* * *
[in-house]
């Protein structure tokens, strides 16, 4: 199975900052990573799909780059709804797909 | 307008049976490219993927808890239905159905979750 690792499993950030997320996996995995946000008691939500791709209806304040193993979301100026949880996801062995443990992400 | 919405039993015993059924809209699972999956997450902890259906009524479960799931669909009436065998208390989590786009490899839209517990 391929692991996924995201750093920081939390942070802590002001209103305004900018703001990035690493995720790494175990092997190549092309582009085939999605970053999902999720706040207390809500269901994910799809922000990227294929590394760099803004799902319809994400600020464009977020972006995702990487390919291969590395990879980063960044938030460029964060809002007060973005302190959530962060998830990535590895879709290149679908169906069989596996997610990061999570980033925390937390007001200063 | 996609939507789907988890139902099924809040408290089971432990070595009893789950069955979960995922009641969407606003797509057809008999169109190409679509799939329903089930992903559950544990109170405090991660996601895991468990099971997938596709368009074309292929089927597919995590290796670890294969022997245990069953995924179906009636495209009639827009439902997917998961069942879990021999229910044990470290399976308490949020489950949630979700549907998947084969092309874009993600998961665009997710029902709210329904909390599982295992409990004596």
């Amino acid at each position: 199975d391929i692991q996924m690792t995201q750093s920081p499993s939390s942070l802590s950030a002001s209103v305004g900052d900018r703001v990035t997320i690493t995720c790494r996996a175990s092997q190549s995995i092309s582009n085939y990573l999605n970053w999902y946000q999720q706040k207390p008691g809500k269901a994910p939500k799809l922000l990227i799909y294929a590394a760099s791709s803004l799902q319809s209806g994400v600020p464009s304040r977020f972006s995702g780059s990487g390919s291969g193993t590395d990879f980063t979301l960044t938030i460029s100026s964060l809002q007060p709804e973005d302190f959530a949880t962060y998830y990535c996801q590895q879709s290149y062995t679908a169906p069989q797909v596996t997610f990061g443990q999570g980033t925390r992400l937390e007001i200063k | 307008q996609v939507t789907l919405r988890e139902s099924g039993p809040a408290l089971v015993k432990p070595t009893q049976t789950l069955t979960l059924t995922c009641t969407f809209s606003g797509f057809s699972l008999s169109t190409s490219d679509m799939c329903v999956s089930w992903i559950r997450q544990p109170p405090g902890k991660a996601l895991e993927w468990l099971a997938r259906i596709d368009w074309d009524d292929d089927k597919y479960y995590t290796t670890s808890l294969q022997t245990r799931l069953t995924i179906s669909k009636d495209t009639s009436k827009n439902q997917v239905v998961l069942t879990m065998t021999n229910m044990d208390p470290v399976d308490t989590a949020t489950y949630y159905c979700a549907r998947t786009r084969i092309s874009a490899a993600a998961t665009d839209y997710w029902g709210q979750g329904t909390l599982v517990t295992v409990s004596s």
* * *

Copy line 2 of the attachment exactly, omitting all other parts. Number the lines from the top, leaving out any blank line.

């Protein structure tokens, strides 16, 4: 199975900052990573799909780059709804797909 | 307008049976490219993927808890239905159905979750 690792499993950030997320996996995995946000008691939500791709209806304040193993979301100026949880996801062995443990992400 | 919405039993015993059924809209699972999956997450902890259906009524479960799931669909009436065998208390989590786009490899839209517990 391929692991996924995201750093920081939390942070802590002001209103305004900018703001990035690493995720790494175990092997190549092309582009085939999605970053999902999720706040207390809500269901994910799809922000990227294929590394760099803004799902319809994400600020464009977020972006995702990487390919291969590395990879980063960044938030460029964060809002007060973005302190959530962060998830990535590895879709290149679908169906069989596996997610990061999570980033925390937390007001200063 | 996609939507789907988890139902099924809040408290089971432990070595009893789950069955979960995922009641969407606003797509057809008999169109190409679509799939329903089930992903559950544990109170405090991660996601895991468990099971997938596709368009074309292929089927597919995590290796670890294969022997245990069953995924179906009636495209009639827009439902997917998961069942879990021999229910044990470290399976308490949020489950949630979700549907998947084969092309874009993600998961665009997710029902709210329904909390599982295992409990004596």